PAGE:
Trevor: What’s good about Chimerica is one gets to do both. I mean yes there are times when it’s lovely to do the tiny little human things, but it’s also lovely to be able to do a speech about world politics. That’s the joy of it – that it encompasses everything.
Elizabeth: Following on from what you were saying, I don’t think you can play a political character without touching on a very human side, because all political people are very passionate, and they really believe in what they’re fighting for. So, I mean, you get everything. You know what [my character] is fighting for is not just her unborn child, but for all China’s unborn children.
Trevor: I’ve been in plays when sometimes what you’re playing is a point of view, rather than a fully-fleshed-out character. But in this play, everyone is a fleshed out character, even if they’ve got a very tiny amount to do.
Audience Member: How much of the script actually dictated the set design, and the rotating view? And how as actors did you feel about moving through it? Spatially I thought it was very interesting, but I’d love to hear thoughts on working in the space?
Ping: Who moves through the box the most?
Sarah: Well, we all go through the box…
Vera: I think there was a point where, and we’ve talked about it before, you feel like the design is dominating the play, and moving you feel like dolls in a dolls house. But we were really privileged to 1) Have a mockup of the set in rehearsals, which was very unusual, and 2) Have an incredible crew who facilitated us moving through the space. I did hear that once the writer got to see the set moving – you know it has its own rhythm—that she was writing with it in mind. So I’m sure first came the text, then set, but then they started having a really symbiotic relationship. I think the idea of it having a rhythm, the way it turns, which has to match what we’re doing.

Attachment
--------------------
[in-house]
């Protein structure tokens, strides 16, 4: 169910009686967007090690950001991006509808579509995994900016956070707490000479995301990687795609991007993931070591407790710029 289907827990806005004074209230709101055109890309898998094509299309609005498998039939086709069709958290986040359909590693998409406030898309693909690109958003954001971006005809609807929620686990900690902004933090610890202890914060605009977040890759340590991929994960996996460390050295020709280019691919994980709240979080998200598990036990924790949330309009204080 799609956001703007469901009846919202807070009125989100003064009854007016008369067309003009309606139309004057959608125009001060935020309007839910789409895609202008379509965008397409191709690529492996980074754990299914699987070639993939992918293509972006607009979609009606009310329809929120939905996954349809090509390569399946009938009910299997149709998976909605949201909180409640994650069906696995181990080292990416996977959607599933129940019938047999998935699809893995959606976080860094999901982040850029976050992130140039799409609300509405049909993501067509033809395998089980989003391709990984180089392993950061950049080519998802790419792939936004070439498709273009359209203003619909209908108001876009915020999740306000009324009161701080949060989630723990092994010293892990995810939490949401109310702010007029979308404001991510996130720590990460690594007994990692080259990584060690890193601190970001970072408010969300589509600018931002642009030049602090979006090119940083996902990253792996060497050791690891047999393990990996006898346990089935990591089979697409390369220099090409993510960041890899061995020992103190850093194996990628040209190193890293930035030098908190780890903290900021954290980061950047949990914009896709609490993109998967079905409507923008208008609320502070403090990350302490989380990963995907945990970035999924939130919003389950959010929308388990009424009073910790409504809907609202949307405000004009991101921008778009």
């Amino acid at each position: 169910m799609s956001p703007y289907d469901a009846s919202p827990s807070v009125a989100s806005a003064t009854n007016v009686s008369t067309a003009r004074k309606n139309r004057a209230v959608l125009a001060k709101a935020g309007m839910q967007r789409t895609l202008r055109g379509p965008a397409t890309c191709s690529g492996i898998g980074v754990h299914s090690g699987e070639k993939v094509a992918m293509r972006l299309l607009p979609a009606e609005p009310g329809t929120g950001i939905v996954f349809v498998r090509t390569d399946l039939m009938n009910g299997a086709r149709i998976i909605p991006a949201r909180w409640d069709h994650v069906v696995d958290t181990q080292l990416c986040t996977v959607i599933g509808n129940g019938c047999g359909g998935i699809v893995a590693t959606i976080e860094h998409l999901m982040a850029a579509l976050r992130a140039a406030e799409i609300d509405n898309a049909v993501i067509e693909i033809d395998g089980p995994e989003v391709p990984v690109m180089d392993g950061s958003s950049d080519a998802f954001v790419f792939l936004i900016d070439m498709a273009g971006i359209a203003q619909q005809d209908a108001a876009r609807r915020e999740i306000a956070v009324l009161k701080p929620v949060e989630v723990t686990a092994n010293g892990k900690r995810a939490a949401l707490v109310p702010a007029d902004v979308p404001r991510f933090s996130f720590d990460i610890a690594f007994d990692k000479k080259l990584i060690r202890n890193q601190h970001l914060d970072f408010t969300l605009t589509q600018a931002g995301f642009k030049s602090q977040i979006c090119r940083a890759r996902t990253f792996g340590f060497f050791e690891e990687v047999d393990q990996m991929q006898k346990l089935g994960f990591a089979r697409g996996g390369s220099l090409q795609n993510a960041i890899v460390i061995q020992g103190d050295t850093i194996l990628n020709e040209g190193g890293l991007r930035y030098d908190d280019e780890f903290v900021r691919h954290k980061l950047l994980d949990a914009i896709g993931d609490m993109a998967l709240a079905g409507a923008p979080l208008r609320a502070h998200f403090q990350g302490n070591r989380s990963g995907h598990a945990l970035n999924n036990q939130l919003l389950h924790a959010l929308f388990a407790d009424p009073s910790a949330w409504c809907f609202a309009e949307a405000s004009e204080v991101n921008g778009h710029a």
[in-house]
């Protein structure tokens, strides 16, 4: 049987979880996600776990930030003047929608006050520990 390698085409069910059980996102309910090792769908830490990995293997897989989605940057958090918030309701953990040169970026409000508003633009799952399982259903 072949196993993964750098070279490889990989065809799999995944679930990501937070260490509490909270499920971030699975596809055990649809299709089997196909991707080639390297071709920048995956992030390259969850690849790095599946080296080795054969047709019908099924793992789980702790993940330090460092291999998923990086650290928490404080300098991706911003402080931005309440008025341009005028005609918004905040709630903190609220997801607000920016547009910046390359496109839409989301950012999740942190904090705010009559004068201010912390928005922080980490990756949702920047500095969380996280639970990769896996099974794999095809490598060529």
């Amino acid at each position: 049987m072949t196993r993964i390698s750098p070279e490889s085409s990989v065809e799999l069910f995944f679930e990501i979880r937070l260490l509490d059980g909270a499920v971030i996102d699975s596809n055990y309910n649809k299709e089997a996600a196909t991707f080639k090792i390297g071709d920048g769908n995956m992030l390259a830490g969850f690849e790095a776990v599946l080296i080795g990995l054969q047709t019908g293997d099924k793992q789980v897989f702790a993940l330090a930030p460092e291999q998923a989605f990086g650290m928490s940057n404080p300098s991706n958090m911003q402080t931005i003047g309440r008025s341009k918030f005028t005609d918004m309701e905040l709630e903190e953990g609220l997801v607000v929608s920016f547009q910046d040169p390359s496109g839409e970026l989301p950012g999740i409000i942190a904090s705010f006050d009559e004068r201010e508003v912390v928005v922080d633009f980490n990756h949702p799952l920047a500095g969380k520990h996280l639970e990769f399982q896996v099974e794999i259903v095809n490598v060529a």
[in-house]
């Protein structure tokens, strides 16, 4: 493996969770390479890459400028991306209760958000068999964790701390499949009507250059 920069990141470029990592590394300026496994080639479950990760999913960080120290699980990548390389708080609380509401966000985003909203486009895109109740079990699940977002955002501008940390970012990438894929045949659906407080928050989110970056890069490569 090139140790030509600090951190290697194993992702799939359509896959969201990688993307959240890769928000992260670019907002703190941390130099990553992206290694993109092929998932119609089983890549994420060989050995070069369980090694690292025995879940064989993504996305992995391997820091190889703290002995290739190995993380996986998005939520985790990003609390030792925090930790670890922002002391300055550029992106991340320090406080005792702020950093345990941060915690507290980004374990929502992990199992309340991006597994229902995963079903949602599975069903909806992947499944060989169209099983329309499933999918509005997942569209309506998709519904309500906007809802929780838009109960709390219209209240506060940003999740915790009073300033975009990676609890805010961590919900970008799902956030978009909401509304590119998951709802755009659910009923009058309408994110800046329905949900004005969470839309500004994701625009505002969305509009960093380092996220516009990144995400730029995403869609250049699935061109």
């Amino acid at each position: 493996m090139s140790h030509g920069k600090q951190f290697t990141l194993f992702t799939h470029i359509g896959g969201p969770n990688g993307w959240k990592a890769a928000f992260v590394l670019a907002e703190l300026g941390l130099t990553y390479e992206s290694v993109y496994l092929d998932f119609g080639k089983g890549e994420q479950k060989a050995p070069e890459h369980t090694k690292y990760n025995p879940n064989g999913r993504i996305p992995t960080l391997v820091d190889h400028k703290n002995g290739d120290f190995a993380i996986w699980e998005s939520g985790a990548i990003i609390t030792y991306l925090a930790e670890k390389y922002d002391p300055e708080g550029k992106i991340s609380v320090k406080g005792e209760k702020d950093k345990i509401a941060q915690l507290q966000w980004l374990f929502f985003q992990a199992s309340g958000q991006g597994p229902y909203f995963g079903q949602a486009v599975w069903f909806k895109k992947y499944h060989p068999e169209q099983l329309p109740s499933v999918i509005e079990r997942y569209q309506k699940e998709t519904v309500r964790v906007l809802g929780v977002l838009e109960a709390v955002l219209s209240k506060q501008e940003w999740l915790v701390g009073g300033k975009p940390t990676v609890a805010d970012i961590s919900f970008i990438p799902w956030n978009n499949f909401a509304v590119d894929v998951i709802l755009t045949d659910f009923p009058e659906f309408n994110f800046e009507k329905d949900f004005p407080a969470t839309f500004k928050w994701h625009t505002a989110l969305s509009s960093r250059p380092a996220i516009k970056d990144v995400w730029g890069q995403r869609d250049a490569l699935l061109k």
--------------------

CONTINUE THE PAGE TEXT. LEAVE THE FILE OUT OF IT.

Trevor: There’s nothing in the actual script that describes the set, if you like.
Trevor: But it has to be said there are also there are quite a lot of things in the script – the published script – that we’re not doing here. There are lots of things that changed during previews.
Karl: Enjoy our version, but you’ll find in the one you read… "That’s not in it!"
Sarah: And also we were very fortunate in the rehearsal room, because we knew we were going to be working on a revolve with four separate playing areas. And that by some miracle we had a revolve in the rehearsal room by day three or four or something was extraordinary for us, and now I don’t know what we would have done without it, because it is really complicated back there.
Karl: And also the writer has been working on this project for the best part of six years; I think at the point where Lyndsey the director came on board and decided that she wanted to use Es Devlin as a designer, then they started to create that working relationship, and they came up with this.
Trevor: There are 40 scenes, in 28 different locations. So you either do something very elaborate, or you do 12 actors and a chair, and they went for ‘option a’, thank goodness.
Trevor: It’s going to be very interesting, because as some of you already know, we are going on to the West End with this production, with all this cast, and it’s going to be interesting to see what this is like in a proscenium arch for example.
Vera: With a narrower stage. This is quite a wide stage.
Audience Member: Will the cube go with you?
Trevor: Oh yeah! We’re not going to go back to 12 actors and a chair!
Audience Member: When you get there, could you not build another one?
Karl: Oh no, it’ll be this one.
Vera: It’ll be a quick turnover, we have three weeks off, one week rehearsing, and then we’re on again.